According to Sharma, “Suitably skilled candidates can expect a significant premium salary even at the starting level, owing to the challenges the industry is facing in terms of finding and recruiting proper talent. Industry experts believe that the talent crunch in this sector will push salaries even further from the current 15 per cent hike.”
On an average, the sector offers freshers a starting salary of Rs 300,000 to Rs 500,000 per annum. Customer-facing jobs fetch something between Rs 200,000 and Rs 300,000 per annum. Experienced professionals can expect Rs 600,000 to 1,200,000 per annum.
Sapra opines, “There will be a lot of movement within the industry, with new companies willing to establish credibility in the market in the short-est possible time. Companies are even spending extra bucks to tap quality and experienced professionals. So for a professional of, say, five years experience, there is virtually no limit to the potential earnings. A package in the range of Rs 1,000,000 to 1,200,000 is along the expected lines. The industry is offering freshers competitive pay packages despite having to spend time and resources in training the manpower before they turn productive.”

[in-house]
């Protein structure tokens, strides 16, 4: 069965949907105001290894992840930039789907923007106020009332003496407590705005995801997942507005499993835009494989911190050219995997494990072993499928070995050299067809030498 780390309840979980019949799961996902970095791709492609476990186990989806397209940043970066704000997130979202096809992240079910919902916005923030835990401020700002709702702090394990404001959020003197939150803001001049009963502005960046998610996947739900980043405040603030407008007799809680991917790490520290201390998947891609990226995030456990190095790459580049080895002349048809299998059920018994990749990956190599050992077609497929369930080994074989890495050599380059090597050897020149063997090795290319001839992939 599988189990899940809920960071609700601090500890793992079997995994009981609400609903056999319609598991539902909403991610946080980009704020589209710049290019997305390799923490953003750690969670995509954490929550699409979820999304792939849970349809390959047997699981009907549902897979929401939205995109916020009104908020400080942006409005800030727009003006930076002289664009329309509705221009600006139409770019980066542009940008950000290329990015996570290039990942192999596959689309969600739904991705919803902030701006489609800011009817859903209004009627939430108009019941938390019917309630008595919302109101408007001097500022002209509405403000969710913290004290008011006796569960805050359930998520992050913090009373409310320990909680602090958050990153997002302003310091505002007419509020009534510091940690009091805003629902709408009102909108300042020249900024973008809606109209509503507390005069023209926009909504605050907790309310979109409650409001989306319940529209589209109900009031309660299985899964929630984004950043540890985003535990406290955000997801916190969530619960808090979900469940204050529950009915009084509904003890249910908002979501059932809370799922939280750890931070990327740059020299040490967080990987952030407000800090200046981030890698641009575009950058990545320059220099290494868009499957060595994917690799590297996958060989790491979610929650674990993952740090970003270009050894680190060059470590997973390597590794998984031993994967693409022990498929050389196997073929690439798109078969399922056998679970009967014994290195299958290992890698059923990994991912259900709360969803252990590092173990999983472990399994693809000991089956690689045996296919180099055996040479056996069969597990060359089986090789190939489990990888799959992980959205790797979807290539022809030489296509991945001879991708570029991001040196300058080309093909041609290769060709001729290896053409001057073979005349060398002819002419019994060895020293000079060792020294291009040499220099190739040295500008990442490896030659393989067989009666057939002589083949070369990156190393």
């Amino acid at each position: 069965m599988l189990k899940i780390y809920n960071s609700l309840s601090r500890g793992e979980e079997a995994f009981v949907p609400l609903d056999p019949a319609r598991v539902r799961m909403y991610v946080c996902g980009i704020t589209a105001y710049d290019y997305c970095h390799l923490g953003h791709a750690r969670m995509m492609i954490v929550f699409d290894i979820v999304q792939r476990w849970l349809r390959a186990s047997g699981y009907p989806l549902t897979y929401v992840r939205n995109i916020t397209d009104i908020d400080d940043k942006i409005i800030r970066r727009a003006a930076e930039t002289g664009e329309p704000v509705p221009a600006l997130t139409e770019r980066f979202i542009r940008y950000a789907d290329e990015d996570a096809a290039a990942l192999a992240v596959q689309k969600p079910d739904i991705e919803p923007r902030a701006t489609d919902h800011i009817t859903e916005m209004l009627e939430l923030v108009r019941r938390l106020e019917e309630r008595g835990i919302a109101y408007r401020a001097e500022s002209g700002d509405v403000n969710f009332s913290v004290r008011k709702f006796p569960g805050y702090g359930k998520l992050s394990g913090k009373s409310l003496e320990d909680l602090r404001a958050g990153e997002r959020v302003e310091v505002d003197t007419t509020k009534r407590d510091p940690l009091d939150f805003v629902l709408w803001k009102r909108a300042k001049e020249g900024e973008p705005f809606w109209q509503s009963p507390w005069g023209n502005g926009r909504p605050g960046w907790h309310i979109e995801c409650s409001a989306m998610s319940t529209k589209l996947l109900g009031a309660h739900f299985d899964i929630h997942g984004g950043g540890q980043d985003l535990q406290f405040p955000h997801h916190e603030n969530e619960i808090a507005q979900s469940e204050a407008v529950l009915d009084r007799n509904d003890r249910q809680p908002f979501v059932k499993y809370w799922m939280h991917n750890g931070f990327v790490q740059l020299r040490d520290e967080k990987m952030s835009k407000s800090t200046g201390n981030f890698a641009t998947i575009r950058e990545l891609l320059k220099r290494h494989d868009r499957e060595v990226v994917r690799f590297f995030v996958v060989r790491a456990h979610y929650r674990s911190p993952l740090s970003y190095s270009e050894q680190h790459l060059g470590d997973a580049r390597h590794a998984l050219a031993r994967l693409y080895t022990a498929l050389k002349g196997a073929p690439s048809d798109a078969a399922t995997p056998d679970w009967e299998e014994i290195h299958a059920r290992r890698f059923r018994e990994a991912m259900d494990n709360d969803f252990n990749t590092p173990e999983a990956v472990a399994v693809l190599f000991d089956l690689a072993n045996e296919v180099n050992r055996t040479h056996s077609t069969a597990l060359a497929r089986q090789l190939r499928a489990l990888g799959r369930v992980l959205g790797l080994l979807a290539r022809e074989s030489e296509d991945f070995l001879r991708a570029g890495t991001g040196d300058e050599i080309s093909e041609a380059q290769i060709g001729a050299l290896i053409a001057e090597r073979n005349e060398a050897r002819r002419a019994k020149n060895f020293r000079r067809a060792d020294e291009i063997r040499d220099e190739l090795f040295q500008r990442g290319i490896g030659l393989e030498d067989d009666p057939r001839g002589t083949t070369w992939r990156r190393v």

The year-to-year salary hike is quite satisfactory in comparison with other sectors. As an engineer, you could choose to continue in the technology field, be a part of the techno
commercial team or move to the busi-ness development aspect of the service. Under the technical path, you can start off as a software engineer and grow to the highest level of a chief technical officer. If you choose the managerial path, you can grow to the level of a business line head.
What’s in demand?
Let’s talk about the sector expectations now. Though the Indian engineering institutes are churning out thousands of technical graduates every year, only 25 to 30 per cent are employable. There is a significant gap between the need of the sector and what the fresh engineering graduates bring to the table. Recruiters generally look at a combination of a consistent academic record and soft skills.